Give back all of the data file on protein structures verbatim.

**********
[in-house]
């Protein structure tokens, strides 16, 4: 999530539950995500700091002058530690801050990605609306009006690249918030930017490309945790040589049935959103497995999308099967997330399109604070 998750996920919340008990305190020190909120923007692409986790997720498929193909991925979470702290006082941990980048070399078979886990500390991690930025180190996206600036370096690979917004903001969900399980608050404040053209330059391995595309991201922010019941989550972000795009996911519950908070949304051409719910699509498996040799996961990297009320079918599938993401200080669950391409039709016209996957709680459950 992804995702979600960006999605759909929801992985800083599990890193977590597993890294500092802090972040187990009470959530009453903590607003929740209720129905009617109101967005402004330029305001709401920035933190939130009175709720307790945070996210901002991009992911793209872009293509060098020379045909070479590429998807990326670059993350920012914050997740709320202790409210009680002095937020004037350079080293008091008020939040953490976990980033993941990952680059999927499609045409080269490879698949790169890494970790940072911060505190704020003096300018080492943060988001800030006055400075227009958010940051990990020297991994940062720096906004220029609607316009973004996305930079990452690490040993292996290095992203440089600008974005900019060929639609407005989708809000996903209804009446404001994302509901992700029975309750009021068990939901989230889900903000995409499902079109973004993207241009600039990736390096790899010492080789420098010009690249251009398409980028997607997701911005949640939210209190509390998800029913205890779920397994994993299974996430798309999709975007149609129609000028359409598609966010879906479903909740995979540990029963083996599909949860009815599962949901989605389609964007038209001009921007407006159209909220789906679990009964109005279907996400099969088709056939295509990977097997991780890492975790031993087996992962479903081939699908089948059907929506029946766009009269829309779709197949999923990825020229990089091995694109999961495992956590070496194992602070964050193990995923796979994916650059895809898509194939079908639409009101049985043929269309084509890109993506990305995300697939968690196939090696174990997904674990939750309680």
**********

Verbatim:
[in-house]
């Protein structure tokens, strides 16, 4: 999530539950995500700091002058530690801050990605609306009006690249918030930017490309945790040589049935959103497995999308099967997330399109604070 998750996920919340008990305190020190909120923007692409986790997720498929193909991925979470702290006082941990980048070399078979886990500390991690930025180190996206600036370096690979917004903001969900399980608050404040053209330059391995595309991201922010019941989550972000795009996911519950908070949304051409719910699509498996040799996961990297009320079918599938993401200080669950391409039709016209996957709680459950 992804995702979600960006999605759909929801992985800083599990890193977590597993890294500092802090972040187990009470959530009453903590607003929740209720129905009617109101967005402004330029305001709401920035933190939130009175709720307790945070996210901002991009992911793209872009293509060098020379045909070479590429998807990326670059993350920012914050997740709320202790409210009680002095937020004037350079080293008091008020939040953490976990980033993941990952680059999927499609045409080269490879698949790169890494970790940072911060505190704020003096300018080492943060988001800030006055400075227009958010940051990990020297991994940062720096906004220029609607316009973004996305930079990452690490040993292996290095992203440089600008974005900019060929639609407005989708809000996903209804009446404001994302509901992700029975309750009021068990939901989230889900903000995409499902079109973004993207241009600039990736390096790899010492080789420098010009690249251009398409980028997607997701911005949640939210209190509390998800029913205890779920397994994993299974996430798309999709975007149609129609000028359409598609966010879906479903909740995979540990029963083996599909949860009815599962949901989605389609964007038209001009921007407006159209909220789906679990009964109005279907996400099969088709056939295509990977097997991780890492975790031993087996992962479903081939699908089948059907929506029946766009009269829309779709197949999923990825020229990089091995694109999961495992956590070496194992602070964050193990995923796979994916650059895809898509194939079908639409009101049985043929269309084509890109993506990305995300697939968690196939090696174990997904674990939750309680």